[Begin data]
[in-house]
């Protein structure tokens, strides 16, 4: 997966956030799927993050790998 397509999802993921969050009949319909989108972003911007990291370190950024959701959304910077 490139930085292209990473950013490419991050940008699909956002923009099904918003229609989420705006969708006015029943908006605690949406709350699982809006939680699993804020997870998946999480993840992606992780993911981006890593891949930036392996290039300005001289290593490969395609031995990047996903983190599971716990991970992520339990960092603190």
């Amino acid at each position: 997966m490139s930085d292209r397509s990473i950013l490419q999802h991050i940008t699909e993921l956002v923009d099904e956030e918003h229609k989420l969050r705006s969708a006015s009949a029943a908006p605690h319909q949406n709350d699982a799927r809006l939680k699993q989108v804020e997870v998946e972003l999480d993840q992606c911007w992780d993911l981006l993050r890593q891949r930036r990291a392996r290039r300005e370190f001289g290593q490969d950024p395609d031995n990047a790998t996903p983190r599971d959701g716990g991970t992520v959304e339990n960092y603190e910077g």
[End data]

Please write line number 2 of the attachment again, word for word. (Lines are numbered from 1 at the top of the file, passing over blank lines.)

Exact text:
């Protein structure tokens, strides 16, 4: 997966956030799927993050790998 397509999802993921969050009949319909989108972003911007990291370190950024959701959304910077 490139930085292209990473950013490419991050940008699909956002923009099904918003229609989420705006969708006015029943908006605690949406709350699982809006939680699993804020997870998946999480993840992606992780993911981006890593891949930036392996290039300005001289290593490969395609031995990047996903983190599971716990991970992520339990960092603190």